Cold Blood Character Analysis

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In Cold Blood by Truman Capote takes a brave deviation from the mainstream of murder or crime novels in that it takes the perspective of the perpetrators of the crime in question. Dick Hickock and Perry Smith were two particularly perverse individuals who were hung for the murder of the Clutter family. The two lack virtually any relatability to the casual reader, however, Capote manages to evaluate the six weeks following November 14th, 1959 in such an analytical depth that the reader may even begin to sympathize with the duo. The men are portrayed by Capote through a journalistic and impartial description that enhances the reader's understanding of the two by going into trivial details. Dick and Perry are two individuals from conflicting…show more content…
To do what we did.”(114) Capote deepens the divide between the pair by showing Perry’s haunting remorse of his acts and Dick’s utter glee at the proposition of gruesomely ending the lives of innocents for his own gain. Though the two are such contrasting characters it seems that the two would be the types to commit such an act as heinous as murdering a family in their own home for a sum of fifty dollars. A psychiatric evaluation of the two by Dr. Mitchell W. Jones reveals that Dick showed signs of “emotional abnormality” which likely would have been sparked by brain damage inflicted on him from a car accident in his childhood. Prior to the accident Dick was a fantastic student and athlete with potential for a future. Perry, however, was done in by his upbringing and life before the massacre. Dr. Jones said that though Perry had an above average intellect, however, due to a history of neglect, abuse, and trauma Perry had developed a “poorly controlled rag”, and was “easily triggered by any feeling of being tricked, slighted or labeled inferior to others.”. Perry’s personality traits were suiting of a paranoid…show more content…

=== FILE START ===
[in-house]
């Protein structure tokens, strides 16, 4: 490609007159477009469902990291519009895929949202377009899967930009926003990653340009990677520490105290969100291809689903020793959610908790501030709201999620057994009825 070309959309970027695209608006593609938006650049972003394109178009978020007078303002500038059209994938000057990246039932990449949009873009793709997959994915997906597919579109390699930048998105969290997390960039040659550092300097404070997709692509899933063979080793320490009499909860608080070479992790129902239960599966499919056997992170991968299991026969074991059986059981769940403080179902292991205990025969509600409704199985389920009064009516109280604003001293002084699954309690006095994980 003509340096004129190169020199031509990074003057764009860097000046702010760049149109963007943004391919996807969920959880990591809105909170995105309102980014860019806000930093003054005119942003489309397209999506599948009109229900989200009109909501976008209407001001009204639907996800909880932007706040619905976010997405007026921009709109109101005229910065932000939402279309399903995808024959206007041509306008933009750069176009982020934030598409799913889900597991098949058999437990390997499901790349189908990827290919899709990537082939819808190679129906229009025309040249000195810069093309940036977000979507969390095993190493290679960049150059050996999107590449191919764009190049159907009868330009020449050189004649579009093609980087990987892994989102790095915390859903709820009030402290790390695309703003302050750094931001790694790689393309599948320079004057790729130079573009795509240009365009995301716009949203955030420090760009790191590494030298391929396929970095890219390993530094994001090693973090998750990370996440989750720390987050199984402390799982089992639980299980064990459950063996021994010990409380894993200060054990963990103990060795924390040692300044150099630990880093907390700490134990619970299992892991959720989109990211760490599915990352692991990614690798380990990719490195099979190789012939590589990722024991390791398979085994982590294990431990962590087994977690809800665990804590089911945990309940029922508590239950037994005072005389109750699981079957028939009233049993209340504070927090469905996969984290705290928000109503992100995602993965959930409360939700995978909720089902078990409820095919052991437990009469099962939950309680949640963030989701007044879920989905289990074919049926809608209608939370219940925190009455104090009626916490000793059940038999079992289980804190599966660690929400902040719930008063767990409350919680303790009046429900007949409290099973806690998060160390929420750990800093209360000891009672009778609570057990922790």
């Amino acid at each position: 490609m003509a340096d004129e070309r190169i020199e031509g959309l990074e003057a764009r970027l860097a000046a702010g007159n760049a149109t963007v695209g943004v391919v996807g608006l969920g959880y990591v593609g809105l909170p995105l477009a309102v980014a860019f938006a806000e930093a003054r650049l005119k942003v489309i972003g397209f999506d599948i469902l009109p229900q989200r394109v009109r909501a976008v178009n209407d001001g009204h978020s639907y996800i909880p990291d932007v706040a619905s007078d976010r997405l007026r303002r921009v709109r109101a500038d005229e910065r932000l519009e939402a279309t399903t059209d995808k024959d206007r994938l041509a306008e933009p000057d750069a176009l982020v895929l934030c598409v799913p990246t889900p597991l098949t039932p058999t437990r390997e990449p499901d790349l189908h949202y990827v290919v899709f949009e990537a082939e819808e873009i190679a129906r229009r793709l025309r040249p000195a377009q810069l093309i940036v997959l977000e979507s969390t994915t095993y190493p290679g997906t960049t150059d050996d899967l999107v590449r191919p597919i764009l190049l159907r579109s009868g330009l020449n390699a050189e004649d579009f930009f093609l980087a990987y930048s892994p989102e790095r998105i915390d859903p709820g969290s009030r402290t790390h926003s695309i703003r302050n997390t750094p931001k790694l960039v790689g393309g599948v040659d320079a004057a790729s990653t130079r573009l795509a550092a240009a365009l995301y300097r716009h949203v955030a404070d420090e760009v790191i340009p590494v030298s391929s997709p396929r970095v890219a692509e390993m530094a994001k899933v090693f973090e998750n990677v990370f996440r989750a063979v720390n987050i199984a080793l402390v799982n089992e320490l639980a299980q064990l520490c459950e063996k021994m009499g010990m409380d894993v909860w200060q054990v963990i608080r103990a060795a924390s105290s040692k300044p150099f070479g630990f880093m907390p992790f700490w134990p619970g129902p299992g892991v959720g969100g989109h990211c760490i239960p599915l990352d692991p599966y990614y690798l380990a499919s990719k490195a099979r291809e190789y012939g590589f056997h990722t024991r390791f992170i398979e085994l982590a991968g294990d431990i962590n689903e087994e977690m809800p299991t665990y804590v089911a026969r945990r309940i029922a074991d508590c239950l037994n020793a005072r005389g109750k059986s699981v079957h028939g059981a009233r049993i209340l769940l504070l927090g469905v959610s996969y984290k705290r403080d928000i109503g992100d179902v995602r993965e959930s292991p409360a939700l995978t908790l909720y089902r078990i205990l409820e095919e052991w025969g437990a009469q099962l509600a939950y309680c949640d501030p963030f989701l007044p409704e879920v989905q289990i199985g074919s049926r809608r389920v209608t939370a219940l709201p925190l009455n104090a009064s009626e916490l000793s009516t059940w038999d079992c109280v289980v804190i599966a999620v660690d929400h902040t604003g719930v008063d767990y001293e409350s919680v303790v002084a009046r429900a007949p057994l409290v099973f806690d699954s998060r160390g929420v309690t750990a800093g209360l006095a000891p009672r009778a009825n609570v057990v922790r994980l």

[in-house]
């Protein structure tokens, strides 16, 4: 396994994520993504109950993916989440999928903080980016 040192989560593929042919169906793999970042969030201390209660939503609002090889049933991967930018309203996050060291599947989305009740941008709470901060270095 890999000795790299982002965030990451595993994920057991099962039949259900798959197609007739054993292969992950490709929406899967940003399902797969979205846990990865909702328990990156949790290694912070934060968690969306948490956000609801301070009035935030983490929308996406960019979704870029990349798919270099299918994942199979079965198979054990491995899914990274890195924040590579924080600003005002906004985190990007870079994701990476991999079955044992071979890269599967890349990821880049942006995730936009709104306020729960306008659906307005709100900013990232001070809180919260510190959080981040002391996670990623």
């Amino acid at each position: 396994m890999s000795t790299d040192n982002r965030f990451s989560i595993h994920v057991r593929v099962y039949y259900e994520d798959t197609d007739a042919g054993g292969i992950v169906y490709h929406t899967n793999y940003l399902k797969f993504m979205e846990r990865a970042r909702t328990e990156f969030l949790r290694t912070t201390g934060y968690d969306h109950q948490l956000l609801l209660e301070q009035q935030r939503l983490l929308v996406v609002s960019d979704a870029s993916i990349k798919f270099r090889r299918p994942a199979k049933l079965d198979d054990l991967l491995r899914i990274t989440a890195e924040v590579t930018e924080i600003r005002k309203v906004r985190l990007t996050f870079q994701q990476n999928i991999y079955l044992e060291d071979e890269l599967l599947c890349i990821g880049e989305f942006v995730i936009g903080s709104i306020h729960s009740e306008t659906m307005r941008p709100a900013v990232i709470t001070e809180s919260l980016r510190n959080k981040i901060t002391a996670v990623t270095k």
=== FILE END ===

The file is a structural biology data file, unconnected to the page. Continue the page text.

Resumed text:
Every Holcombite had concocted some form of a theory relating as to what could inspire an individual or individuals to commit an act so odious as to murder the Clutters. Overtime Capote reveals the diverging motives of Dick Hickock and Perry Smith. Though in the beginning the two were equally driven by greed and the promise of a safe stocked with cash, their motives gradually began to reach a point of divergence. Dick sought personal riches, he wanted to obtain a hefty amount of capital so he would be capable of becoming financially afloat enough to return to his first wife. Perry originally pursued a similar set of motives, however, it seems as if the Clutters had become a way for Perry to relieve himself from decades of neglect and frustration. While Perry makes his verbal confession to Alvin Dewey he admits his own confusion as to why he carried out the attack, “I didn't have anything against them, and they never did anything wrong to me--the way other people have all my life. Maybe they're just the ones who had to pay for it."(302). . Capote deepens the divide between Dick Hickock and Perry Smith best in Perry’s verbal confession and the retelling of the night of November 14th 1959. It's almost as if Bonnie’s discussion with Perry is a perfect catalyst for how Capote thought of the two. Bonnie expresses how she knew Dick was the one who had the truly sinister intentions,
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